ACLU of Virginia Offers Legal Aid to Methadone Clinics Barred From Opening Under New Law

Affiliate: ACLU of Virginia
March 3, 2005 12:00 am

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Moratorium on Clinics Violates Americans with Disabilities Act, Says ACLU

RICHMOND, VA- The American Civil Liberties Union of Virginia announced today that it will offer legal representation to methadone clinics prevented from opening because of a new state moratorium. The ACLU charges that the new law discriminates against recovering addicts who are denied the services offered by the clinics.

“We’re concerned about this seemingly irrational movement to shut down methadone clinics,” said ACLU of Virginia Executive Director Kent Willis. “All the research indicates that these clinics provide an important service to addicted persons and that they reduce illegal drug trafficking and drug-related crimes in the communities where they are located.”

Twin bills introduced in the 2005 General Assembly by Delegate Terry Kilgore and Senator William Wampler place a moratorium on the opening of methadone clinics until the Department of Mental Health, Mental Retardation and Substance Abuse Services approves new standards for issuing operating licenses. The bill signed by the governor contains an emergency enactment clause placing the law on the books immediately rather than on July 1, the customary date for implementation of new laws. The new law requires the mental health department to issue new regulations within 280 days of enactment. That would likely mean no new methadone clinics in Virginia until 2006.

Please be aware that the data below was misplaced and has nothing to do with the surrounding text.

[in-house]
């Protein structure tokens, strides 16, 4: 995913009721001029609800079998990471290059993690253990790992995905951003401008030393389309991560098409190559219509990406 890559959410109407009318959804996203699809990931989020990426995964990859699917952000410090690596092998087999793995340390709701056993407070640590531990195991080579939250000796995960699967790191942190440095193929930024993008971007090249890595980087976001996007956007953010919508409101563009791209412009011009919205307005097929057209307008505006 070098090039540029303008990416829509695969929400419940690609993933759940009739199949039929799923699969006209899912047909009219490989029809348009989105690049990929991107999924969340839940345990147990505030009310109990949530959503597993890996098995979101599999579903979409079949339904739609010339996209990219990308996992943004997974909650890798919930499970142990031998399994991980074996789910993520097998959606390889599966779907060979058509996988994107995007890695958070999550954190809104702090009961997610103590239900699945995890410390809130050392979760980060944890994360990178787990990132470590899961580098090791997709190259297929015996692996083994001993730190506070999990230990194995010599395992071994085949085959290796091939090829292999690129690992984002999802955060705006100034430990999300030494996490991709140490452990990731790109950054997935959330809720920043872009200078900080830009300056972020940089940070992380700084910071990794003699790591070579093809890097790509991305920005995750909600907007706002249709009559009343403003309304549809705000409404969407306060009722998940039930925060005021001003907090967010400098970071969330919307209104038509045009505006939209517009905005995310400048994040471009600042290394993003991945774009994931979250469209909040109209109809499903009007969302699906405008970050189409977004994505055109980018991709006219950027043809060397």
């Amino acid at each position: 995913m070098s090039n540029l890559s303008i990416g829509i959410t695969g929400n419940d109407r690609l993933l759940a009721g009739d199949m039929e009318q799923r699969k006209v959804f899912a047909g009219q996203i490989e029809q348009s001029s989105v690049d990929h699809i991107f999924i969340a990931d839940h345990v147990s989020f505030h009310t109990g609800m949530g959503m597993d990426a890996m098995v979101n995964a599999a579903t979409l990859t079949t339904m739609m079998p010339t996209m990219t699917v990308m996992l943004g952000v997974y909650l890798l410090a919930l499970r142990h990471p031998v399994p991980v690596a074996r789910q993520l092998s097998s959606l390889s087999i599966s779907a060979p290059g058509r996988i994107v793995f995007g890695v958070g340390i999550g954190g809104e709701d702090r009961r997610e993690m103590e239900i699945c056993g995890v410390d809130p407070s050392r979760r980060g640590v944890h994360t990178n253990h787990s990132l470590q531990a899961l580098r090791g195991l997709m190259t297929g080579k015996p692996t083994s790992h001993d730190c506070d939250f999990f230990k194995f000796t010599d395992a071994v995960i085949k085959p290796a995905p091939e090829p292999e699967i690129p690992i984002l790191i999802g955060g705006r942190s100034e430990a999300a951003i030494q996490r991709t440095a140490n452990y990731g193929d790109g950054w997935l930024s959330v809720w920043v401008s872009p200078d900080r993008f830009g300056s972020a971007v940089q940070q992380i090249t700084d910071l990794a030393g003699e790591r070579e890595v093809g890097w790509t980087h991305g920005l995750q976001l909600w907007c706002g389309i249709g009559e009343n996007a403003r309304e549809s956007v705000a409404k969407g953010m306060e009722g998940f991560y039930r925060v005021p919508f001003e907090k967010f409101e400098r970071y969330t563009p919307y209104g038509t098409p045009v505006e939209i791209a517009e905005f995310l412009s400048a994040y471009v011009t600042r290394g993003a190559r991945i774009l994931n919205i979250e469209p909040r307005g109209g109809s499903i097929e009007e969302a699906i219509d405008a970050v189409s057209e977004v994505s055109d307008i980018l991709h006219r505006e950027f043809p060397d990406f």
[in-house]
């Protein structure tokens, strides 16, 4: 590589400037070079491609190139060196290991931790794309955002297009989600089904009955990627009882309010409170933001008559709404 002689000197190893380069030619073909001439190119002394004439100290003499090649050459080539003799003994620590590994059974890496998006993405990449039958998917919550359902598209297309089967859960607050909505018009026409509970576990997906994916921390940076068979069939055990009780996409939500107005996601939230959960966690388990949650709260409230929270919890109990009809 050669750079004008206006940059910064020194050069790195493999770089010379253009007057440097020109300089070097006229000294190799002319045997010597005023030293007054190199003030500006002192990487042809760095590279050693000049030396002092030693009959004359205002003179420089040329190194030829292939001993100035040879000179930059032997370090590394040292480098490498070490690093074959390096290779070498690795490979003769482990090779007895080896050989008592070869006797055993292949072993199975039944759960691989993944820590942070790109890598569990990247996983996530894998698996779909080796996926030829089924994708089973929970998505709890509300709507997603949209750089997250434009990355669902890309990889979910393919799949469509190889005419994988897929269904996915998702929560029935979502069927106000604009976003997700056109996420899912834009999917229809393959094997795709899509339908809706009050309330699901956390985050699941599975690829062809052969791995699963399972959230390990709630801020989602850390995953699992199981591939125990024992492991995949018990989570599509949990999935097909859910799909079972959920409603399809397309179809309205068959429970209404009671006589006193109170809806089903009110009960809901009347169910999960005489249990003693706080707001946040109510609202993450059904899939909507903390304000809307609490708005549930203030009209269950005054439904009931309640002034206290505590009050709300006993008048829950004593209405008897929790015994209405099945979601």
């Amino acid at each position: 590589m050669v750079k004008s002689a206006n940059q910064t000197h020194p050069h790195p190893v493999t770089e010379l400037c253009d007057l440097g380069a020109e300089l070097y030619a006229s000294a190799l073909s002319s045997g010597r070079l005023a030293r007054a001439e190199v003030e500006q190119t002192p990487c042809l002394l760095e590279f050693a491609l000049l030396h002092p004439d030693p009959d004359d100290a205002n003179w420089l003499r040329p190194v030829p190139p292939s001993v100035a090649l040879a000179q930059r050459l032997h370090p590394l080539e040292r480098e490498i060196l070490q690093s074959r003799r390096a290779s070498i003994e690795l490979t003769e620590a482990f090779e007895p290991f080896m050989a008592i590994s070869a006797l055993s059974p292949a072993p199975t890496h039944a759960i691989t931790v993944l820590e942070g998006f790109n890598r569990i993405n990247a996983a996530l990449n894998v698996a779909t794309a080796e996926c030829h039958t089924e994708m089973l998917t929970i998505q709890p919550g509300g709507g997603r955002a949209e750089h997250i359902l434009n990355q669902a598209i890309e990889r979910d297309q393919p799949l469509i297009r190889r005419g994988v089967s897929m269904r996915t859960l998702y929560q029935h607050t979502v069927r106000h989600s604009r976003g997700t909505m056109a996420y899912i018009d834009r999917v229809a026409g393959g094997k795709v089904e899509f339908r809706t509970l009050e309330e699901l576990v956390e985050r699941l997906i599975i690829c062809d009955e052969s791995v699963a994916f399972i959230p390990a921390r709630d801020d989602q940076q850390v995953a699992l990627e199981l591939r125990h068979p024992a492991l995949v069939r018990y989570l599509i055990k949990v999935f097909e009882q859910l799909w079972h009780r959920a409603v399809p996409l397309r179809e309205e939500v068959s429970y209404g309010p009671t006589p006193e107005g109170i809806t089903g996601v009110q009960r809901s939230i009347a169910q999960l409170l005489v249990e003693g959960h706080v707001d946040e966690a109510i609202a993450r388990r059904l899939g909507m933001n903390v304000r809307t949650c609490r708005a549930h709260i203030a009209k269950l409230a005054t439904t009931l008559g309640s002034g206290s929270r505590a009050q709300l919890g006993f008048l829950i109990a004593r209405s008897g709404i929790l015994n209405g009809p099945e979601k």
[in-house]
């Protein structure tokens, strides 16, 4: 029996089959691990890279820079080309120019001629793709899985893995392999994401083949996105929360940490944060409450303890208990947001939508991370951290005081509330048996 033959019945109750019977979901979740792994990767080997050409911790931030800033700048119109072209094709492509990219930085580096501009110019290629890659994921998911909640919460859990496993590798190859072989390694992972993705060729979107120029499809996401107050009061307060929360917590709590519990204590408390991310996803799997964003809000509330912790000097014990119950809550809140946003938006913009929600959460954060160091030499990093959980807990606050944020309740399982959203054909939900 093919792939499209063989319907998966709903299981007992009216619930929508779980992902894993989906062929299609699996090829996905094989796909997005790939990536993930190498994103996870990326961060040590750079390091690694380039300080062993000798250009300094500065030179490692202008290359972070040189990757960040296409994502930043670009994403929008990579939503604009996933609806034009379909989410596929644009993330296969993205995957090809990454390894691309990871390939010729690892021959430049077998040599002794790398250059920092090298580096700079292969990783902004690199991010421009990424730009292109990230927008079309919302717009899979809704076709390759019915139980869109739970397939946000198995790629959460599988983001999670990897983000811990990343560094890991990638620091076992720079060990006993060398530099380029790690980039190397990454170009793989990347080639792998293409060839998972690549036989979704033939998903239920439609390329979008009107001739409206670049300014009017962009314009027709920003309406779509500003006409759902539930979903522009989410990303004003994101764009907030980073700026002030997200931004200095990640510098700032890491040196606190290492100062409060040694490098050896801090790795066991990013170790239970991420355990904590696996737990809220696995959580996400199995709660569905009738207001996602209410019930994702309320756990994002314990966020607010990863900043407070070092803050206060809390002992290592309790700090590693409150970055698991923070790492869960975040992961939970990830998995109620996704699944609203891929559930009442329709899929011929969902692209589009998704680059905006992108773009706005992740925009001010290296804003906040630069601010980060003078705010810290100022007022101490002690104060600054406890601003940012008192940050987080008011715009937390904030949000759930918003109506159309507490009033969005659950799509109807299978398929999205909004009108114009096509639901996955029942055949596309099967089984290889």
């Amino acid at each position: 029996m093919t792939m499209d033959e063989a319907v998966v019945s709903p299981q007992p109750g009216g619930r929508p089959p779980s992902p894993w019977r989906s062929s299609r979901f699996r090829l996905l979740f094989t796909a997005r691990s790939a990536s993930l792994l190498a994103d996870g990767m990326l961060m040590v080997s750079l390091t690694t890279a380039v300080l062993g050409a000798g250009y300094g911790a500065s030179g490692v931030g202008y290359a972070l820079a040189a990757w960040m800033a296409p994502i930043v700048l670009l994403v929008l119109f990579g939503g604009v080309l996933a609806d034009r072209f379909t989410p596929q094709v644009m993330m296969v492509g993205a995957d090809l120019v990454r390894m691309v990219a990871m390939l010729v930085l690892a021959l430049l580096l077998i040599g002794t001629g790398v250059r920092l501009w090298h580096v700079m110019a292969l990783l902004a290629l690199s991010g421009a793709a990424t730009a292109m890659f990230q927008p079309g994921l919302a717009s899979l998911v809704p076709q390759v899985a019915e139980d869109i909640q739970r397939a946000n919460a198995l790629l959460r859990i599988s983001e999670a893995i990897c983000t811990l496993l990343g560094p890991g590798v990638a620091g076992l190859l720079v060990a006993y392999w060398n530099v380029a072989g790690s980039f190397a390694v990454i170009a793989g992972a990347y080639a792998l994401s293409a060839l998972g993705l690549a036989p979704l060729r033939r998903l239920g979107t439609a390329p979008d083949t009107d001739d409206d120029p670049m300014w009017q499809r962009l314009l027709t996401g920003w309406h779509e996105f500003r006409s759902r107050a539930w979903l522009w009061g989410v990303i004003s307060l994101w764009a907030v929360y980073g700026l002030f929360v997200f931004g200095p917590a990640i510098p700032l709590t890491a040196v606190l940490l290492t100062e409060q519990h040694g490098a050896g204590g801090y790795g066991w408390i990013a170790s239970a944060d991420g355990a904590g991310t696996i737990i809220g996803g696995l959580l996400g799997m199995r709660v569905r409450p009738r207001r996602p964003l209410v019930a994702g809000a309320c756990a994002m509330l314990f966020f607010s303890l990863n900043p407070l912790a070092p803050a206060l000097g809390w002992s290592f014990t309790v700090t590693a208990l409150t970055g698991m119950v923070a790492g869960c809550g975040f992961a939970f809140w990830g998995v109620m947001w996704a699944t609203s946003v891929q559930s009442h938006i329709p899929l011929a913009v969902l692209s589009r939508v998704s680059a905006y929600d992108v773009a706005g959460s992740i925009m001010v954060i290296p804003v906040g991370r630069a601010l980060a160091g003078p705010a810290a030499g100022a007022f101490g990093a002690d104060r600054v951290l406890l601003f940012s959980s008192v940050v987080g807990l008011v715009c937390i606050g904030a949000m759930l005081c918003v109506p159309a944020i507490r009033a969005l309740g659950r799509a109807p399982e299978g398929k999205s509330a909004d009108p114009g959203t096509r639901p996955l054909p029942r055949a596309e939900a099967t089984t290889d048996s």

The passage of the moratorium law continues a trend begun last year when the General Assembly approved a measure that effectively excluded new methadone clinics from many urban areas. That bill prohibited methadone service providers from locating within a half-mile of schools and day care centers. It became law in July 2004.

According to the ACLU, both the 2004 and the 2005 laws violate the Americans with Disabilities Act. Using the ADA, federal courts have consistently stuck down government policies that exclude or excessively restrict methadone clinics.

The ACLU also said that fears that the presence of a methadone clinic may have a negative impact on a community are unfounded. A recent article in the Roanoke Times (“Methadone Clinic Appears to Have Silenced Critics for Now,” February 26, 2005) found that no problems have surfaced in the neighborhood where the Roanoke methadone clinic is located since it became fully operational.

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